It has been so long since I have read any Sherlock Holmes books that I was able to watch the film without any preconceived notions of what to expect and this film is a near masterpiece. It works as a mystery, as a detective story, a suspense story, a buddy film, a romance, a drama and in places it is as about an effective of an horror film as I've seen lately.

For folks that complain that this movie isn't entirely faithful to the Sir Arthur Conan Doyle book it came from, I say, "So What?" Enjoy the book for what it is and do the same with the movie. Very rarely is a movie entirely faithful to an original book and usually for good reason. This movie stands on its own merits as a spectacular film.

Basil Rathbone brings Sherlock Holmes to life vividly. The working relationship between Holmes and Dr. Watson is so well fleshed out on film that it is fun to watch. Holmes disguises are nothing short of entertaining. The young Henry Baskerville is portrayed by a handsome young actor who has screen presence. The spooky "moors" and the Baskerville Estate become a presence just as if they were a character in the film. The entire array of characters introduced to us in this film were all well played and endlessly interesting to watch.

This movie is a must see for folks who like good movies. I give it a 9/10, and that may be a bit too low!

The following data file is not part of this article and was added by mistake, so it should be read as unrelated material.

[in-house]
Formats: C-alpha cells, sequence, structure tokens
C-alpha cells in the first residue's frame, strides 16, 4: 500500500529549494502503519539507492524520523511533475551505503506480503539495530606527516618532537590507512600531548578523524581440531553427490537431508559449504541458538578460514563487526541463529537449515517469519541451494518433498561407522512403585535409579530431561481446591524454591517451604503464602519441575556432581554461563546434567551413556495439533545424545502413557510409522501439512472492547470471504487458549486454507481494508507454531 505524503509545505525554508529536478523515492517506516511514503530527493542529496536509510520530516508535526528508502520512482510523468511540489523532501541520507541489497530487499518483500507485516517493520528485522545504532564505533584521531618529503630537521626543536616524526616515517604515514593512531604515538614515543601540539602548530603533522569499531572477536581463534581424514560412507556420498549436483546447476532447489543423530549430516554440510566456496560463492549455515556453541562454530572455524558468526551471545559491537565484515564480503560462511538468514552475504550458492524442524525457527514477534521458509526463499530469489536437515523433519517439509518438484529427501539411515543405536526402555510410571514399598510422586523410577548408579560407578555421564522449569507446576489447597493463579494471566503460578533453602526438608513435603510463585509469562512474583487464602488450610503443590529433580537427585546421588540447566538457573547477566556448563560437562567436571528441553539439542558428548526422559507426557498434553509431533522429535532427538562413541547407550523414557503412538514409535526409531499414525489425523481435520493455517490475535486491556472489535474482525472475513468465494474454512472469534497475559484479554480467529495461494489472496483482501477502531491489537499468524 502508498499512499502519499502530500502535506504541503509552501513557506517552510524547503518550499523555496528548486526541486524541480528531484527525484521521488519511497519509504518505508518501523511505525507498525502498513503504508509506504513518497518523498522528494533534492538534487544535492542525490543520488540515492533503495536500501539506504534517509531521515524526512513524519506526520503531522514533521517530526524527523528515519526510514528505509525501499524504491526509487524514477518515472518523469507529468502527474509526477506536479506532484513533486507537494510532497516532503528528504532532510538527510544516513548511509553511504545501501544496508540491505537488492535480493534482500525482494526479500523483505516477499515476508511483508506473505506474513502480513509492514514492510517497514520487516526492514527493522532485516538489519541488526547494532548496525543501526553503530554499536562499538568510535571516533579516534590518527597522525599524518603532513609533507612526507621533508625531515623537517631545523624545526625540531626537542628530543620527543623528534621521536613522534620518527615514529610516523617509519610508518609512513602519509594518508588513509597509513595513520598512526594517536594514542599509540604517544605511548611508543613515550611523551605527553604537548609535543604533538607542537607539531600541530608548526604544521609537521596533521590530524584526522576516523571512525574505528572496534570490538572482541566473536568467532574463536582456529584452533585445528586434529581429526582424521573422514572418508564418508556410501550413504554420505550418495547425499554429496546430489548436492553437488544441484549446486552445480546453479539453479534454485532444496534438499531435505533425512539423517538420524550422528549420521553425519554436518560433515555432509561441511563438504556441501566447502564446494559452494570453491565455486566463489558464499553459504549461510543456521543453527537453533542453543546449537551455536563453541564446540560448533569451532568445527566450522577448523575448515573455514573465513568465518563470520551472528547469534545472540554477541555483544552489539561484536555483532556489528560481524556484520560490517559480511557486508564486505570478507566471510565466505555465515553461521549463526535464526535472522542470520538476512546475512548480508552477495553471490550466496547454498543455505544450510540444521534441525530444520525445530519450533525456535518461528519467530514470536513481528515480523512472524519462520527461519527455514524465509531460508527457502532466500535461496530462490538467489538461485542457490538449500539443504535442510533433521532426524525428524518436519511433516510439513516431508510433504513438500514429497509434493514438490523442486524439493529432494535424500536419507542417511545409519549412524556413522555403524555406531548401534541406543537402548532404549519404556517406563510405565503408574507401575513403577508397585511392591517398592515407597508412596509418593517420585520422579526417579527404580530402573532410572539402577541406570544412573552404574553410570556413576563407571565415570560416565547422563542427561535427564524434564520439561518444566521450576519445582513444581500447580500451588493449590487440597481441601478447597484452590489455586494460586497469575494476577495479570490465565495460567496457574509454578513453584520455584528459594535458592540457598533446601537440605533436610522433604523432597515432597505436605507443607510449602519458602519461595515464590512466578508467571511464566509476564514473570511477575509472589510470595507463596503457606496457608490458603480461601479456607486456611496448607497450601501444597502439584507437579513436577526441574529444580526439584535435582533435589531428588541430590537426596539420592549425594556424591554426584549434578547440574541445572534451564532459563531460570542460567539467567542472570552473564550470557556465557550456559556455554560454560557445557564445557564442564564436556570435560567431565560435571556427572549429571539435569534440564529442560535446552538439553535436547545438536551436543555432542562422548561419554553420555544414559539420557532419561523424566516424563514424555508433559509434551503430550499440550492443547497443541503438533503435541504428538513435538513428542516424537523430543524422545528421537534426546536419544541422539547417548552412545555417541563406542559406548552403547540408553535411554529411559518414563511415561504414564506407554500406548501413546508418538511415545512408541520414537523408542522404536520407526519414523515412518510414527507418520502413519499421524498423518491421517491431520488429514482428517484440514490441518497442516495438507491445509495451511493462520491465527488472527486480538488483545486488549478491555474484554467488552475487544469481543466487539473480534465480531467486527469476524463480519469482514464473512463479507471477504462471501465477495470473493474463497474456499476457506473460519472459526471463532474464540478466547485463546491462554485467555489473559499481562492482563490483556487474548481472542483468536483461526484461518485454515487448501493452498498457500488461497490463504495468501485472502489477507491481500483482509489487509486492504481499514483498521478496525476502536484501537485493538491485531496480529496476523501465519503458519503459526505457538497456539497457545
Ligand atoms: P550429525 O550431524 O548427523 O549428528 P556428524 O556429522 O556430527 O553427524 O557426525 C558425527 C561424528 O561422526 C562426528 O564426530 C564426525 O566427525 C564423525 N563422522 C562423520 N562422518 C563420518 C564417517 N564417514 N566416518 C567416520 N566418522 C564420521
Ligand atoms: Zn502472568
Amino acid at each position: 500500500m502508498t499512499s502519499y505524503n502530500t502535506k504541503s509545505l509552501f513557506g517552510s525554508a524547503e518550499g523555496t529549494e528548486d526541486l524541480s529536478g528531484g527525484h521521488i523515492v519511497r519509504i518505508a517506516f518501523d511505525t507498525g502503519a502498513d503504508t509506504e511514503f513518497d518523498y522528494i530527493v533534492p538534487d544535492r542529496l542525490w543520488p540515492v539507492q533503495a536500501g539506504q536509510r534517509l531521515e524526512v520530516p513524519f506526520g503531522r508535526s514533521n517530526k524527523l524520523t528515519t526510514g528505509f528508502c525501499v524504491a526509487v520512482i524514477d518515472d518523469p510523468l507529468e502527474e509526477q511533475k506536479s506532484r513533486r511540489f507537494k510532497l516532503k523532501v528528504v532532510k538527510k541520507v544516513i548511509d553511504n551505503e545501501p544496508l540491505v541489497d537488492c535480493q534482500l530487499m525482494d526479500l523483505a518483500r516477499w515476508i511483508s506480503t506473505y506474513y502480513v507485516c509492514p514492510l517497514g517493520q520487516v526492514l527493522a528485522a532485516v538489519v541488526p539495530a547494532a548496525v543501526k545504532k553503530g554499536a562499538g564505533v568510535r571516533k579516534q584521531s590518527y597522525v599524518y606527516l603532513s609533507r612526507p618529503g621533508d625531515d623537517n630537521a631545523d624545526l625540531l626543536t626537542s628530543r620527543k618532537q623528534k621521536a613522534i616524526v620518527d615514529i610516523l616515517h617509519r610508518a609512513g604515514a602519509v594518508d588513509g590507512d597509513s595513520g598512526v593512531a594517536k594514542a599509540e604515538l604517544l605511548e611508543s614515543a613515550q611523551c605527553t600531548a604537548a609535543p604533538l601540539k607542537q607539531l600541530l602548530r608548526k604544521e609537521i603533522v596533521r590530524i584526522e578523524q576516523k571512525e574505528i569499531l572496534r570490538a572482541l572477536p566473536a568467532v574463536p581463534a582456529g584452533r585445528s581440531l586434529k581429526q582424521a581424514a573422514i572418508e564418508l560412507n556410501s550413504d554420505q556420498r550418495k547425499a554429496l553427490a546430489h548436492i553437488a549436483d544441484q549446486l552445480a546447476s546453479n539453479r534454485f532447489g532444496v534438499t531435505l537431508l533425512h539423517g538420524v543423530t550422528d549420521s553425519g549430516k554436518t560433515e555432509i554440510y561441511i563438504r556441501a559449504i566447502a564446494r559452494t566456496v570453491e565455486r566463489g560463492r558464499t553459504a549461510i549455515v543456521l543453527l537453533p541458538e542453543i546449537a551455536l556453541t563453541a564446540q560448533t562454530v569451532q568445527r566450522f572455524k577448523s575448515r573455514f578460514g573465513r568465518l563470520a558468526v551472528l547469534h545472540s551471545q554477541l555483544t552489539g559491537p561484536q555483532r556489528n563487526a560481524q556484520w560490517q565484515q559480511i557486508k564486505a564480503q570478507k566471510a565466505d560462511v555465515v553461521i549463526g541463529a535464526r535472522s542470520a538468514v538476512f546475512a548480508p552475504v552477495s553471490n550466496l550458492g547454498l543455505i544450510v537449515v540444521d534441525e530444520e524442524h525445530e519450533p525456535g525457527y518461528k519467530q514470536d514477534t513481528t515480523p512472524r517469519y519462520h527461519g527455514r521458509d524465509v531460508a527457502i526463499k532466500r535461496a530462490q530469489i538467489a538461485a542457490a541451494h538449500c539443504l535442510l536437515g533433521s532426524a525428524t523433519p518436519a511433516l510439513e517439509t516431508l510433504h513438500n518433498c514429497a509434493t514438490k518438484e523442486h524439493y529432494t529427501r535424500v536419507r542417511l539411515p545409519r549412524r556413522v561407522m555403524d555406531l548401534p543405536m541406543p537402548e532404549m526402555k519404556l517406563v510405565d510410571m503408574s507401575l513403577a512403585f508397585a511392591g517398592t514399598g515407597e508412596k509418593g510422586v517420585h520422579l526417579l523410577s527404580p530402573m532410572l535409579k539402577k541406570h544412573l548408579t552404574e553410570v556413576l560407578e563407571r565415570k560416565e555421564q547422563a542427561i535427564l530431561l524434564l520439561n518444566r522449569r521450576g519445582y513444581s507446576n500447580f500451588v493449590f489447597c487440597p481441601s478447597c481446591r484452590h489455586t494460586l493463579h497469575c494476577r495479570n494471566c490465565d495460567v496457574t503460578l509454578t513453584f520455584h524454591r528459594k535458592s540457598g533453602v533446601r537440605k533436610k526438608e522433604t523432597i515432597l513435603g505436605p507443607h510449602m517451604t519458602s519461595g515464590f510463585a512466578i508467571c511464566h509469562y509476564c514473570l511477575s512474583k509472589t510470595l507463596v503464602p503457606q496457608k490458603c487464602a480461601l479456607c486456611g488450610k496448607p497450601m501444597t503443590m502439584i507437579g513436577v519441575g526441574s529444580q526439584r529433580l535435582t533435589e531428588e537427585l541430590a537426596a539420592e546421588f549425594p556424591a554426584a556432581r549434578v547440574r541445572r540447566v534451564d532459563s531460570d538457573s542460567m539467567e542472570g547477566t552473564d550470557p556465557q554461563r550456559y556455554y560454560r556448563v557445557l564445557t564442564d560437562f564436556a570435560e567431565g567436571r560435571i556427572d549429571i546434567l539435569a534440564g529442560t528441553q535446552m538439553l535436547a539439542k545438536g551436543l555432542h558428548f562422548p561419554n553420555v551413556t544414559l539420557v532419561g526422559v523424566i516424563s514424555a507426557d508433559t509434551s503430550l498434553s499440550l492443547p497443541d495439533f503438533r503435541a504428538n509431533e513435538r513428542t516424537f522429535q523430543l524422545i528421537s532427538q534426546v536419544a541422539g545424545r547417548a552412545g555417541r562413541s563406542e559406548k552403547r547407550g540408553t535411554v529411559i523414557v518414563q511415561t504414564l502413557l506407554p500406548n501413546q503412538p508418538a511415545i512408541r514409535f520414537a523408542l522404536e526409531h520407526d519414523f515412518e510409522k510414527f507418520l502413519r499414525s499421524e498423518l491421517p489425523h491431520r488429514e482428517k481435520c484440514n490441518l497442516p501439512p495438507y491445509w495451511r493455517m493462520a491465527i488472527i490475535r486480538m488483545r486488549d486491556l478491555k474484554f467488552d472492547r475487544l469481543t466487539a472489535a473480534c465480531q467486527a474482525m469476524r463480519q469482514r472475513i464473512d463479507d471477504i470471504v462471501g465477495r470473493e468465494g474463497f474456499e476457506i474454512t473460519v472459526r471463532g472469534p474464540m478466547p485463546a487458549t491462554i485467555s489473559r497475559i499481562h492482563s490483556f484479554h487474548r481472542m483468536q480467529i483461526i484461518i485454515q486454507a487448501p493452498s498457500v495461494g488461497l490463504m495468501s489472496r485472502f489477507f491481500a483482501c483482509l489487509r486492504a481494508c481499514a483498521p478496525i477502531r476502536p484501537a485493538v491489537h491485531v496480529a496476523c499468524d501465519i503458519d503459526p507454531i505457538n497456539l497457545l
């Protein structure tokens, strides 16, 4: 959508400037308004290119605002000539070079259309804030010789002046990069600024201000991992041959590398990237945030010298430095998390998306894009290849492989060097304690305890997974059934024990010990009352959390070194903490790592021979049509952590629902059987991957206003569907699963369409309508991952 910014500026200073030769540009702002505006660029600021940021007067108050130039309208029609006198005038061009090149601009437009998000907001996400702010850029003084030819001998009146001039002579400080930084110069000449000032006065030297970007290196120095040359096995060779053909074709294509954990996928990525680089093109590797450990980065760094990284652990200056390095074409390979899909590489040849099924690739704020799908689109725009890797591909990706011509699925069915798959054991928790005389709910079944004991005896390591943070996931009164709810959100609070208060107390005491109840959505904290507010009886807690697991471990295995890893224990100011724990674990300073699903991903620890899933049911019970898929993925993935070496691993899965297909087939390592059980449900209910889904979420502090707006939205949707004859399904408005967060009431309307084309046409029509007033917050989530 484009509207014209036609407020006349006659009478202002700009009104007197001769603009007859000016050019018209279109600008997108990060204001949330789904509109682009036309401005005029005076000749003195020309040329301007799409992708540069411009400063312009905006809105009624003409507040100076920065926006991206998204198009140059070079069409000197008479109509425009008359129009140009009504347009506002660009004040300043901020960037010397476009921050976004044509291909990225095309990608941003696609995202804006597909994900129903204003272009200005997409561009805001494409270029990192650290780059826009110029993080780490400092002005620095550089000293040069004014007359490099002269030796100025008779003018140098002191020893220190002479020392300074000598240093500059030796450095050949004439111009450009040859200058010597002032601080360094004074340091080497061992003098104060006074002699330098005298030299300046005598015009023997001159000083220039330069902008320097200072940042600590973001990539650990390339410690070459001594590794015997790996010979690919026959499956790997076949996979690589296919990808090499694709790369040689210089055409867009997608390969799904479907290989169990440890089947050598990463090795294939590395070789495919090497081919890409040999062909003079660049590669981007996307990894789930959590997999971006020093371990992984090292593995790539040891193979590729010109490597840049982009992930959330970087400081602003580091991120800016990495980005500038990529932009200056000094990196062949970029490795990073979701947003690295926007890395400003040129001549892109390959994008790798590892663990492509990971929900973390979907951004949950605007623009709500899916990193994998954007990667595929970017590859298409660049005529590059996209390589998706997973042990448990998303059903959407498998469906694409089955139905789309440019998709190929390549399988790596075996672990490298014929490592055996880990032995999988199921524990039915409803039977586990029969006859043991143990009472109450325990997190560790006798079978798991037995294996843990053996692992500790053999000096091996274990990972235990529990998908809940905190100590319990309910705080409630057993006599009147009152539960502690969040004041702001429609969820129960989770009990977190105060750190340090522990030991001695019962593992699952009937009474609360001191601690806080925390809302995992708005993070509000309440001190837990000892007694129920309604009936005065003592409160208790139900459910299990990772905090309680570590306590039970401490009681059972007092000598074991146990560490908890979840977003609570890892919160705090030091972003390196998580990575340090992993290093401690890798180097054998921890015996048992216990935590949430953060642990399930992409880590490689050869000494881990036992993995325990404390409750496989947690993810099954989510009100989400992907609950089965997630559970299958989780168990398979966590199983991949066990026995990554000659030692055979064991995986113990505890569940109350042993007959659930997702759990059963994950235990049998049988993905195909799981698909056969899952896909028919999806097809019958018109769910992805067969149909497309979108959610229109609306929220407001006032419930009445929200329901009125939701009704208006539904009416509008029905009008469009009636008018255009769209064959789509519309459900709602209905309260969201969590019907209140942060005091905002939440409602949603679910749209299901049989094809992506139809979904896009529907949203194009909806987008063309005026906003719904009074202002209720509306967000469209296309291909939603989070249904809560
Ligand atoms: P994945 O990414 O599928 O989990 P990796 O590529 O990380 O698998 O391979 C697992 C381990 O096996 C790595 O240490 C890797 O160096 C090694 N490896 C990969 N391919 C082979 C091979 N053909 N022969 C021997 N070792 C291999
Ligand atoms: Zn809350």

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The beginning of the Basil Rathbone 'Holmes' series
binapiraeus26 February 2014
"The Hound of the Baskervilles", arguably the most famous of all of Sherlock Holmes' cases, was filmed in 1939 - not for the first time, of course (there had already been at least five tries, most notably in 1932 with Robert Rendel), but probably in the most impressive way possible. And it was the first time that Basil Rathbone portrayed the world-famous sleuth from Baker Street - the beginning of a very successful, and very high-class film serial produced by 20th Century-Fox that would comprise all in all 15 movies over the next eight years.

And Rathbone certainly was an ideal choice for the role, both physically and regarding his (on-screen) image: very British, and slightly haughty, but still with a sense of humor - only most of the time at the expense of his friend and assistant, amiable Dr. Watson, who was wonderfully played by Nigel Bruce. In fact, many Sherlock Holmes fans regard Rathbone as THE personification of Holmes (only we mustn't forget Arthur Wontner, who had also played Holmes in five movies, and was at LEAST as close to Conan Doyle's original character, if not even a little bit more...).